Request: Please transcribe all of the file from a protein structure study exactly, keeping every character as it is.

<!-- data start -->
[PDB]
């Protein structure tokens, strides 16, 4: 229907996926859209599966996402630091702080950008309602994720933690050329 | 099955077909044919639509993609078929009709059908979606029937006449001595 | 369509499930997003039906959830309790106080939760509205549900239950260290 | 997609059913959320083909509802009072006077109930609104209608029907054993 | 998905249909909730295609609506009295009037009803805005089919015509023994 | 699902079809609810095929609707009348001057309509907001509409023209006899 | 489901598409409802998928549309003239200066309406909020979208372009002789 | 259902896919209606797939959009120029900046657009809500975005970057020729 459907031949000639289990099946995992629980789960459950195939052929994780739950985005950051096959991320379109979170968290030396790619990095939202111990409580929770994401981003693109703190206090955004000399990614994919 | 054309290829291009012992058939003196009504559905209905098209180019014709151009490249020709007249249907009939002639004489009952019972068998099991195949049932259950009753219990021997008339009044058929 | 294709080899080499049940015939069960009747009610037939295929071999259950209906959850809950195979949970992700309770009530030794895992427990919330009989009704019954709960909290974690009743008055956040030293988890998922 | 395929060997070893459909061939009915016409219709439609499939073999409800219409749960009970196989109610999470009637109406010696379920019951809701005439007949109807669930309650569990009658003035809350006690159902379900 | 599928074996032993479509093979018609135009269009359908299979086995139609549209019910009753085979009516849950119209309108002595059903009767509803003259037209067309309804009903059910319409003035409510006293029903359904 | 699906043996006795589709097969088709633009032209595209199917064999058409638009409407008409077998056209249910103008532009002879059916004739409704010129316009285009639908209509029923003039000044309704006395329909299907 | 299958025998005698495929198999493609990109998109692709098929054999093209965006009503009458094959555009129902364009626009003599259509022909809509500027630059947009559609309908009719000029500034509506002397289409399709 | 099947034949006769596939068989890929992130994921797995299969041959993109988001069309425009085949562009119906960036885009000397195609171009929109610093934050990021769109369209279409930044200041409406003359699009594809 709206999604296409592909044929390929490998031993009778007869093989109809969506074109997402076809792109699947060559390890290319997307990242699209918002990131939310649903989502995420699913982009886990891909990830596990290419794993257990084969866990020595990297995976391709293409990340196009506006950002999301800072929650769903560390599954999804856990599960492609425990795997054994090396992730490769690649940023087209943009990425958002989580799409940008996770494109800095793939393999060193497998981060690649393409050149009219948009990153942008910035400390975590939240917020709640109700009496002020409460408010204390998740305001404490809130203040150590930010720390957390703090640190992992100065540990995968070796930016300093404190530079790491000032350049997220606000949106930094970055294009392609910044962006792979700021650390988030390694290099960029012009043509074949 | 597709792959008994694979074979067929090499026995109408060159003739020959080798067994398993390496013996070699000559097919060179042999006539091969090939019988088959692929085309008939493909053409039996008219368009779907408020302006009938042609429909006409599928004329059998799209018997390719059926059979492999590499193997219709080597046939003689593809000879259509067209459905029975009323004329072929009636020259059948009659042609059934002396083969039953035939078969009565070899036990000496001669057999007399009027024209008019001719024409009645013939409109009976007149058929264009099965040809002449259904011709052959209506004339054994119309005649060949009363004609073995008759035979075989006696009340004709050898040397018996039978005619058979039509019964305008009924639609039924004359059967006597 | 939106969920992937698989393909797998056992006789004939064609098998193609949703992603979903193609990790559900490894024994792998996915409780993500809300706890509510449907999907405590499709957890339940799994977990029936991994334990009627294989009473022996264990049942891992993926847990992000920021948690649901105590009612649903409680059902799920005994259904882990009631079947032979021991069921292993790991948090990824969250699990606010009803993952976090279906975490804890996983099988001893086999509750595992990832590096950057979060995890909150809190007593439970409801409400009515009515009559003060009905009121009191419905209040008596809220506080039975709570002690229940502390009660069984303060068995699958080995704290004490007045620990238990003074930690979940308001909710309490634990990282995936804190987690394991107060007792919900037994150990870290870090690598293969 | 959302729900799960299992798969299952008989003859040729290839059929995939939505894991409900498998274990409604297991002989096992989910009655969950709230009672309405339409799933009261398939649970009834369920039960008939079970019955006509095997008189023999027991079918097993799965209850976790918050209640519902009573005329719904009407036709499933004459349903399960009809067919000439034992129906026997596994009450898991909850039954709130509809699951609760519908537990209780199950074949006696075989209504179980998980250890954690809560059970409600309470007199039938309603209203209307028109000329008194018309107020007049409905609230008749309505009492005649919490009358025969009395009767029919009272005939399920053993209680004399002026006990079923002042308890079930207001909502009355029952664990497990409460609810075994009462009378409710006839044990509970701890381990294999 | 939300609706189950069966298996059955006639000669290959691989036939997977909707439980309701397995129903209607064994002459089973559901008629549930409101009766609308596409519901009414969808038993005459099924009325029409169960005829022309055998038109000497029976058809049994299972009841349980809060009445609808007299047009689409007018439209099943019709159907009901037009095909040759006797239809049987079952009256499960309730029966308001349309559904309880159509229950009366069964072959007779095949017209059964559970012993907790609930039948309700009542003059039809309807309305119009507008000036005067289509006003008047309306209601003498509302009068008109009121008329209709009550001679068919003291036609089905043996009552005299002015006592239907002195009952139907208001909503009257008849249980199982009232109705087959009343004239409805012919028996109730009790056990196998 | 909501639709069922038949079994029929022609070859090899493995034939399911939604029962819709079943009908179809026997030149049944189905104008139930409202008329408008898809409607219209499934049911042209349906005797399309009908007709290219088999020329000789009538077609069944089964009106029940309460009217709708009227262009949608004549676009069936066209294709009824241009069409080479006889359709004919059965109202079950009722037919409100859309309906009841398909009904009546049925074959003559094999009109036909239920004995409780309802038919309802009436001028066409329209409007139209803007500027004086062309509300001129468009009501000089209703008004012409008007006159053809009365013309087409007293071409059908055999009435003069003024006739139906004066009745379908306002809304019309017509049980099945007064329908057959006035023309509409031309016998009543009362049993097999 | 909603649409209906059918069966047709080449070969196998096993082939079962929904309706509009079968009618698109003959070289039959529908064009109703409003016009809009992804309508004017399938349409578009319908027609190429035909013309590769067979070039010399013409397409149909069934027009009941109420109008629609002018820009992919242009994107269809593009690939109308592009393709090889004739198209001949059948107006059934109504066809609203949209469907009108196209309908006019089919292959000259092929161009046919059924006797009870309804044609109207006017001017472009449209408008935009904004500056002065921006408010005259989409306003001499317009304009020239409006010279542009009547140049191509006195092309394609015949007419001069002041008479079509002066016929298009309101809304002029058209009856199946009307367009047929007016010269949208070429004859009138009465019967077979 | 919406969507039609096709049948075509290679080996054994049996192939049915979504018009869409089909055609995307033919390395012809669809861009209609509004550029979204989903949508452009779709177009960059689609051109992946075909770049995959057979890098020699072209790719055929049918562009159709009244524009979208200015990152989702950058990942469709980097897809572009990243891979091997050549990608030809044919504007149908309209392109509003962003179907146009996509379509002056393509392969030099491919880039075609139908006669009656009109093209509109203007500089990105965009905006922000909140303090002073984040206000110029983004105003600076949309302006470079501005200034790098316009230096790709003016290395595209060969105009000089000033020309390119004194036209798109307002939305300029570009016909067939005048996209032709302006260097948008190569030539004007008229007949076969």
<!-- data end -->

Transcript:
[PDB]
């Protein structure tokens, strides 16, 4: 229907996926859209599966996402630091702080950008309602994720933690050329 | 099955077909044919639509993609078929009709059908979606029937006449001595 | 369509499930997003039906959830309790106080939760509205549900239950260290 | 997609059913959320083909509802009072006077109930609104209608029907054993 | 998905249909909730295609609506009295009037009803805005089919015509023994 | 699902079809609810095929609707009348001057309509907001509409023209006899 | 489901598409409802998928549309003239200066309406909020979208372009002789 | 259902896919209606797939959009120029900046657009809500975005970057020729 459907031949000639289990099946995992629980789960459950195939052929994780739950985005950051096959991320379109979170968290030396790619990095939202111990409580929770994401981003693109703190206090955004000399990614994919 | 054309290829291009012992058939003196009504559905209905098209180019014709151009490249020709007249249907009939002639004489009952019972068998099991195949049932259950009753219990021997008339009044058929 | 294709080899080499049940015939069960009747009610037939295929071999259950209906959850809950195979949970992700309770009530030794895992427990919330009989009704019954709960909290974690009743008055956040030293988890998922 | 395929060997070893459909061939009915016409219709439609499939073999409800219409749960009970196989109610999470009637109406010696379920019951809701005439007949109807669930309650569990009658003035809350006690159902379900 | 599928074996032993479509093979018609135009269009359908299979086995139609549209019910009753085979009516849950119209309108002595059903009767509803003259037209067309309804009903059910319409003035409510006293029903359904 | 699906043996006795589709097969088709633009032209595209199917064999058409638009409407008409077998056209249910103008532009002879059916004739409704010129316009285009639908209509029923003039000044309704006395329909299907 | 299958025998005698495929198999493609990109998109692709098929054999093209965006009503009458094959555009129902364009626009003599259509022909809509500027630059947009559609309908009719000029500034509506002397289409399709 | 099947034949006769596939068989890929992130994921797995299969041959993109988001069309425009085949562009119906960036885009000397195609171009929109610093934050990021769109369209279409930044200041409406003359699009594809 709206999604296409592909044929390929490998031993009778007869093989109809969506074109997402076809792109699947060559390890290319997307990242699209918002990131939310649903989502995420699913982009886990891909990830596990290419794993257990084969866990020595990297995976391709293409990340196009506006950002999301800072929650769903560390599954999804856990599960492609425990795997054994090396992730490769690649940023087209943009990425958002989580799409940008996770494109800095793939393999060193497998981060690649393409050149009219948009990153942008910035400390975590939240917020709640109700009496002020409460408010204390998740305001404490809130203040150590930010720390957390703090640190992992100065540990995968070796930016300093404190530079790491000032350049997220606000949106930094970055294009392609910044962006792979700021650390988030390694290099960029012009043509074949 | 597709792959008994694979074979067929090499026995109408060159003739020959080798067994398993390496013996070699000559097919060179042999006539091969090939019988088959692929085309008939493909053409039996008219368009779907408020302006009938042609429909006409599928004329059998799209018997390719059926059979492999590499193997219709080597046939003689593809000879259509067209459905029975009323004329072929009636020259059948009659042609059934002396083969039953035939078969009565070899036990000496001669057999007399009027024209008019001719024409009645013939409109009976007149058929264009099965040809002449259904011709052959209506004339054994119309005649060949009363004609073995008759035979075989006696009340004709050898040397018996039978005619058979039509019964305008009924639609039924004359059967006597 | 939106969920992937698989393909797998056992006789004939064609098998193609949703992603979903193609990790559900490894024994792998996915409780993500809300706890509510449907999907405590499709957890339940799994977990029936991994334990009627294989009473022996264990049942891992993926847990992000920021948690649901105590009612649903409680059902799920005994259904882990009631079947032979021991069921292993790991948090990824969250699990606010009803993952976090279906975490804890996983099988001893086999509750595992990832590096950057979060995890909150809190007593439970409801409400009515009515009559003060009905009121009191419905209040008596809220506080039975709570002690229940502390009660069984303060068995699958080995704290004490007045620990238990003074930690979940308001909710309490634990990282995936804190987690394991107060007792919900037994150990870290870090690598293969 | 959302729900799960299992798969299952008989003859040729290839059929995939939505894991409900498998274990409604297991002989096992989910009655969950709230009672309405339409799933009261398939649970009834369920039960008939079970019955006509095997008189023999027991079918097993799965209850976790918050209640519902009573005329719904009407036709499933004459349903399960009809067919000439034992129906026997596994009450898991909850039954709130509809699951609760519908537990209780199950074949006696075989209504179980998980250890954690809560059970409600309470007199039938309603209203209307028109000329008194018309107020007049409905609230008749309505009492005649919490009358025969009395009767029919009272005939399920053993209680004399002026006990079923002042308890079930207001909502009355029952664990497990409460609810075994009462009378409710006839044990509970701890381990294999 | 939300609706189950069966298996059955006639000669290959691989036939997977909707439980309701397995129903209607064994002459089973559901008629549930409101009766609308596409519901009414969808038993005459099924009325029409169960005829022309055998038109000497029976058809049994299972009841349980809060009445609808007299047009689409007018439209099943019709159907009901037009095909040759006797239809049987079952009256499960309730029966308001349309559904309880159509229950009366069964072959007779095949017209059964559970012993907790609930039948309700009542003059039809309807309305119009507008000036005067289509006003008047309306209601003498509302009068008109009121008329209709009550001679068919003291036609089905043996009552005299002015006592239907002195009952139907208001909503009257008849249980199982009232109705087959009343004239409805012919028996109730009790056990196998 | 909501639709069922038949079994029929022609070859090899493995034939399911939604029962819709079943009908179809026997030149049944189905104008139930409202008329408008898809409607219209499934049911042209349906005797399309009908007709290219088999020329000789009538077609069944089964009106029940309460009217709708009227262009949608004549676009069936066209294709009824241009069409080479006889359709004919059965109202079950009722037919409100859309309906009841398909009904009546049925074959003559094999009109036909239920004995409780309802038919309802009436001028066409329209409007139209803007500027004086062309509300001129468009009501000089209703008004012409008007006159053809009365013309087409007293071409059908055999009435003069003024006739139906004066009745379908306002809304019309017509049980099945007064329908057959006035023309509409031309016998009543009362049993097999 | 909603649409209906059918069966047709080449070969196998096993082939079962929904309706509009079968009618698109003959070289039959529908064009109703409003016009809009992804309508004017399938349409578009319908027609190429035909013309590769067979070039010399013409397409149909069934027009009941109420109008629609002018820009992919242009994107269809593009690939109308592009393709090889004739198209001949059948107006059934109504066809609203949209469907009108196209309908006019089919292959000259092929161009046919059924006797009870309804044609109207006017001017472009449209408008935009904004500056002065921006408010005259989409306003001499317009304009020239409006010279542009009547140049191509006195092309394609015949007419001069002041008479079509002066016929298009309101809304002029058209009856199946009307367009047929007016010269949208070429004859009138009465019967077979 | 919406969507039609096709049948075509290679080996054994049996192939049915979504018009869409089909055609995307033919390395012809669809861009209609509004550029979204989903949508452009779709177009960059689609051109992946075909770049995959057979890098020699072209790719055929049918562009159709009244524009979208200015990152989702950058990942469709980097897809572009990243891979091997050549990608030809044919504007149908309209392109509003962003179907146009996509379509002056393509392969030099491919880039075609139908006669009656009109093209509109203007500089990105965009905006922000909140303090002073984040206000110029983004105003600076949309302006470079501005200034790098316009230096790709003016290395595209060969105009000089000033020309390119004194036209798109307002939305300029570009016909067939005048996209032709302006260097948008190569030539004007008229007949076969």